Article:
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Potentiation of amygdaloid and hippocampal auditory-evoked potentials in a discriminatory fear-conditioning task in mice as a function of tone pattern and context


: Dr Carsten T. Wotjak, 2Max-Planck-Institut für Psychiatrie, as above.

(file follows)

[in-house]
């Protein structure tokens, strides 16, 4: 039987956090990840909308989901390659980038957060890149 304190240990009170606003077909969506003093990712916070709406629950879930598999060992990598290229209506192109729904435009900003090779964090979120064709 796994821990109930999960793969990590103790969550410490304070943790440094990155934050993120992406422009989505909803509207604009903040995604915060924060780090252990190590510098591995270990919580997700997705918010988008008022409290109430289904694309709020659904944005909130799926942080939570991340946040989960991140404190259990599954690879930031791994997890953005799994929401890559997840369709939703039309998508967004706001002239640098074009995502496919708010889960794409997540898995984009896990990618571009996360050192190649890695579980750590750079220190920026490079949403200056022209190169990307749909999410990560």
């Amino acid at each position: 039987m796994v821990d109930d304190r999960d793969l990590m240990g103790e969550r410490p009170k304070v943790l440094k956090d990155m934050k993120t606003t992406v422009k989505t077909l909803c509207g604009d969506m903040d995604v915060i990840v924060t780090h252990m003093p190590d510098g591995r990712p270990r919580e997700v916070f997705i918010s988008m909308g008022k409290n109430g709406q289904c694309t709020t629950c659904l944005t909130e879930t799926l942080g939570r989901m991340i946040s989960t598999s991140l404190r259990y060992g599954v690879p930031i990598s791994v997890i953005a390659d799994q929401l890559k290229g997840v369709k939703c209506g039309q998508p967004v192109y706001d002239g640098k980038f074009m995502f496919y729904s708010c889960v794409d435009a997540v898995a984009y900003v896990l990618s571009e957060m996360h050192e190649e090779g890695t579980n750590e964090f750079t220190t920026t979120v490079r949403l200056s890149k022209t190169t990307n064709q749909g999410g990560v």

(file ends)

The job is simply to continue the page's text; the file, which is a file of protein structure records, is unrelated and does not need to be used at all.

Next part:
According to the local memory storage hypothesis, information about the tone–shock association in an auditory fear-conditioning paradigm is stored in synapses within the lateral amygdala. Thus, fear-conditioning-induced potentiation of auditory-evoked potentials in response to a conditioned stimulus (CS+, a series of short lasting tones; patterned tone) has been interpreted as an in vivo correlate of amygdaloid synaptic plasticity. Here, we re-examine the specificity of potentiation of auditory-evoked potentials in terms of (i) local confinement to the lateral amygdala, (ii) parameters of CS+ and (iii) influence of context, using a discriminatory fear-conditioning paradigm. Adult male C57BL/6J mice were implanted with recording electrodes aimed at the lateral amygdala, the CA1 region of the hippocampus and the neck muscles for simultaneous recordings of auditory-evoked potentials and startle responses. In a neutral context, auditory-evoked potentials within lateral amygdala and CA1 as well as startle and freezing responses to the CS+ were significantly potentiated following conditioning, as compared with pre-conditioning values and responses to a neutral stimulus (CSn; tone of different frequency). Potentiation was only evident if CS+ was presented as a uniform series but not if presented mixed with CSn. Accordingly, mice failed to show intensified freezing to a patterned tone if a single lasting tone of the same frequency served as CS+. Both CA1 and lateral amygdala auditory-evoked potentials were potentiated in response to CSn if presented in the conditioning context. These findings demonstrate that (i) potentiation of auditory-evoked potentials is not restricted to the lateral amygdala, (ii) both tone frequency and pattern of tone presentation are essential for proper CS+ recognition and (iii) contextual memory leads to a general potentiation of auditory-evoked potentials.

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